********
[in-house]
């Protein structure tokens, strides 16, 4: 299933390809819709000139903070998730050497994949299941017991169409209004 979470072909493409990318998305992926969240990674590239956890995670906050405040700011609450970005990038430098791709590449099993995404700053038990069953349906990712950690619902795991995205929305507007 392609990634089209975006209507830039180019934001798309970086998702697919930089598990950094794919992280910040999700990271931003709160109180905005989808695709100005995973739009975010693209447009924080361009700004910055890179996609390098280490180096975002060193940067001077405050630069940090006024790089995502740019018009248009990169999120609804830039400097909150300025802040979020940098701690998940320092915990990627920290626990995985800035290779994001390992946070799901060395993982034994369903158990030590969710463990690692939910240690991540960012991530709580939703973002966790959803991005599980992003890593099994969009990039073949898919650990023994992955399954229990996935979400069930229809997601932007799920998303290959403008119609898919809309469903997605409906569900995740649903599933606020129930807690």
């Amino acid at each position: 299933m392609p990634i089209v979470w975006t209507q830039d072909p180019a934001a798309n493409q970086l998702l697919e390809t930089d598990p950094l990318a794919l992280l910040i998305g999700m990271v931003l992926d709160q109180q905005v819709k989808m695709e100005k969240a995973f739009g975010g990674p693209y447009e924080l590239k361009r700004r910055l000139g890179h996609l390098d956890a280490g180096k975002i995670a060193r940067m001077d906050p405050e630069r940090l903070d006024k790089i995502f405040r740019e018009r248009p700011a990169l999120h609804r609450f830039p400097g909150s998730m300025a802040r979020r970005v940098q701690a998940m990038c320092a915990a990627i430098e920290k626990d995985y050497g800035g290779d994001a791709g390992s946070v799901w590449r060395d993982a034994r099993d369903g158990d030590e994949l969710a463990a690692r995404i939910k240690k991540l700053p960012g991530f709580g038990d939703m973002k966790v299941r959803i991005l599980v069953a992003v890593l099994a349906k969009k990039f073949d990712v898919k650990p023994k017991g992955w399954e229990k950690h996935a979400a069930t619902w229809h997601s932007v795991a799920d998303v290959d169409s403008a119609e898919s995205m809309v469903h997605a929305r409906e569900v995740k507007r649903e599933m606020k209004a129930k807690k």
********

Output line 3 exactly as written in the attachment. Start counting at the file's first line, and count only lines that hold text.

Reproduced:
């Amino acid at each position: 299933m392609p990634i089209v979470w975006t209507q830039d072909p180019a934001a798309n493409q970086l998702l697919e390809t930089d598990p950094l990318a794919l992280l910040i998305g999700m990271v931003l992926d709160q109180q905005v819709k989808m695709e100005k969240a995973f739009g975010g990674p693209y447009e924080l590239k361009r700004r910055l000139g890179h996609l390098d956890a280490g180096k975002i995670a060193r940067m001077d906050p405050e630069r940090l903070d006024k790089i995502f405040r740019e018009r248009p700011a990169l999120h609804r609450f830039p400097g909150s998730m300025a802040r979020r970005v940098q701690a998940m990038c320092a915990a990627i430098e920290k626990d995985y050497g800035g290779d994001a791709g390992s946070v799901w590449r060395d993982a034994r099993d369903g158990d030590e994949l969710a463990a690692r995404i939910k240690k991540l700053p960012g991530f709580g038990d939703m973002k966790v299941r959803i991005l599980v069953a992003v890593l099994a349906k969009k990039f073949d990712v898919k650990p023994k017991g992955w399954e229990k950690h996935a979400a069930t619902w229809h997601s932007v795991a799920d998303v290959d169409s403008a119609e898919s995205m809309v469903h997605a929305r409906e569900v995740k507007r649903e599933m606020k209004a129930k807690k």